After removing the spark plug, wipe out the fuel from the surface lightly. Keep the spark plug in a safe place and repeat the same steps for the rest of the spark plugs.

Step #7: Clean the Spark Plugs

Once you remove all of the spark plugs, check whether the spark plugs could be cleaned or need replacement.

Signs the Spark Plugs Need Replacing
  • The ceramic coating of the spark plug is cracked.
  • Any other part of the spark plug is cracking.
  • The gap between the tip and electrode has widened too much.
  • The electrode has eroded too much.

If your spark plug is in a good state, then consider cleaning. You should clean the spark plugs at regular intervals by using the method described below.

Steps to Clean the Spark Plugs
  • There is a small extension made of metal on the upper portion of the spark plug. This metal extension of the spark plug is known as the ‘electrode.’ As time passes, the electrodes can corrode. Thus, filing the rusted portion of the electrode till it’s clean can make it good to use.
  • Protect your eyes while filing the rust coating on the spark plug electrode. Use eyeglasses or goggles to prevent any material from slipping into your eyes.
  • To file the electrodes, you can use textured sandpaper to shed the rust on the electrodes. Use a file tool to remove rust at specific edges which are otherwise hard to remove by sandpaper.
  • Slide down the file and rub it back and forth to remove the rust between the electrode and the plug.
  • Use a wire brush to remove dirt that has settled on the thread portion of the spark plug. Use the wire brush in a back and forth motion to remove grease or grime on the thread area.
A gray car engine with spark plugs and wires

Warning: The wire brush bristles are very sharp and can poke your finger. Thus, wear protective gloves while using the wire brush.

  • Once you have scrubbed off the debris and grime from the spark plug, make sure to use compressed air and wipes for the final cleaning process. Repeat the same process for the rest of the spark plugs.
  • Finally, set the correct gap between the spark plug and the electrode. To know what gap you should maintain between the two, refer to your automobile manual. Usually, the gap is a few millimeters. It is important to stay precise when it comes to the measurement, or else the plugs won’t produce the spark.

To ensure the gap distance is correct, use a gapping tool. You can get the gapping tool at any auto parts store. By just applying slight pressure, you can pry the electrode or push it closer to the plug.

Step #8: Insert the Spark Plug Back in the Spark Hole

After cleaning the spark plugs or replacing them with new ones, it’s time to put them in place. Use the wrench with extension to insert the spark plug correctly. Rotate the socket wrench in a clockwise direction until it feels tucked.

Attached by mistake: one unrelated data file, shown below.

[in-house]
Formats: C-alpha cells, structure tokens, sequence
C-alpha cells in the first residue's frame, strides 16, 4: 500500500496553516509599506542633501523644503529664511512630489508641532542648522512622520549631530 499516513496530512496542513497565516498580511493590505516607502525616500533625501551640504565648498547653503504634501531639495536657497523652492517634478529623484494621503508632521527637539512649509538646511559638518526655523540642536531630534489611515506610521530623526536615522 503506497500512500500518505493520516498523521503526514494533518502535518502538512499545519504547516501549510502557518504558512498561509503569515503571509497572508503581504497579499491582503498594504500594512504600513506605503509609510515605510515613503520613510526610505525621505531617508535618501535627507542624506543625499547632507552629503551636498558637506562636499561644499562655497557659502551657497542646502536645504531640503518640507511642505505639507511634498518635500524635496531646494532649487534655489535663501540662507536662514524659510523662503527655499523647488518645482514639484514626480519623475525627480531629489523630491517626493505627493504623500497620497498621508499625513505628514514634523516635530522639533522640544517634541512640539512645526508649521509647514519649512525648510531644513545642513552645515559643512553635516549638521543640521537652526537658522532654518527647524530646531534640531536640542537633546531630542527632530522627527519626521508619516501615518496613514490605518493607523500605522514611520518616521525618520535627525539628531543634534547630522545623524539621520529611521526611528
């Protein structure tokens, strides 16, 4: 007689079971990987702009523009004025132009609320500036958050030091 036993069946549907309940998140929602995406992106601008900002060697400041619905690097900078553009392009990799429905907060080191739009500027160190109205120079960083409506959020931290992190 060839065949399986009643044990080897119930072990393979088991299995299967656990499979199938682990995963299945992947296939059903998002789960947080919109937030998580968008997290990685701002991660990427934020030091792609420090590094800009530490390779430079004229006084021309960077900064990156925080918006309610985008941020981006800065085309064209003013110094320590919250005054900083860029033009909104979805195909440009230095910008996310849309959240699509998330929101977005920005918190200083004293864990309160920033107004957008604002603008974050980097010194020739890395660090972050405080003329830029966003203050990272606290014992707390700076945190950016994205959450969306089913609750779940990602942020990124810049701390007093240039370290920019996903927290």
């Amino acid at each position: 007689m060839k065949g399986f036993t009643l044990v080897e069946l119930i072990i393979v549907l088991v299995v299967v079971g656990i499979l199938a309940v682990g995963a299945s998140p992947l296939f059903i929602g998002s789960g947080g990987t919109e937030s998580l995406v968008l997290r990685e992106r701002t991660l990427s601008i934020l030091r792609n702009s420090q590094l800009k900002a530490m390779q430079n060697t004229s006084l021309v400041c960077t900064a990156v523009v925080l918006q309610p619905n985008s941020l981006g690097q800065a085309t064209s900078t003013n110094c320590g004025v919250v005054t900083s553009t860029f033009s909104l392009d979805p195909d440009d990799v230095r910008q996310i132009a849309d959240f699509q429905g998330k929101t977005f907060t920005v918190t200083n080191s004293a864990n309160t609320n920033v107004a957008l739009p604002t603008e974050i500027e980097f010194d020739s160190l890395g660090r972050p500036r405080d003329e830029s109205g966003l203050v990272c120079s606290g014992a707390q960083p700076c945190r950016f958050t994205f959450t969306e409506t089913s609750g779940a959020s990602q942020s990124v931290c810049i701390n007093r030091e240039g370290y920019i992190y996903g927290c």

Step #9: Insert the Ignition Coil in Spark Hole

To complete the setup, pick up the ignition coil you kept on the boots. Put each coil in their respective holes and make sure they are adequately gripped. You will hear a pop when the coils are set in place.

Finally, wipe the top of the boot with a soft towel to avoid any grime accumulating later.

Step #10: Connect the Negative Terminal of the Battery

At last, connect the negative terminal of the battery and complete the circuit. Make sure the bolts are tight rather than loose, as it may produce a dangerous spark.

Frequently Asked Questions

Can We Use a Carbon Cleanser to Clean the Spark Well?

The carbon cleanser has the property to de-grease the accumulated debris on the surface. Therefore, you can use a carbon cleanser to clean the inner lining of the spark hole.

Can We Use WD40 to Clean the Spark Plug Well?

Yes, WD40 is widely used as a cleaning tool, they can be used to clean rubber watch bands and are great for removing moisture from a metals’ surface, which eventually helps prevent corrosion. Thus, you can use WD40 spray to clean the spark hole.

When Should You Replace or Clean the Spark Plugs?

Every car is made differently. That’s why you should refer to the user manual to know when you should clean or replace the spark plug. Most cars need a spark plug change every 50,000 kilometers they’re driven.

A car engine's spark plugs and holes

Conclusion

Spark plugs may seem small but are an essential part of the engine. A slight change in the gap between the plug and electrode can make a huge difference.

A minimum gap of 0.6-0.8 mm should be maintained between the plug and electrode. That’s why it is prescribed to use a gap tool for accuracy.

Apart from the gap, it is necessary to keep the spark hole in a good state to maintain the mileage and increase the engine’s fuel economy.

With this step-by-step guide, you can keep your engine in good shape and save a lot of money by avoiding repair.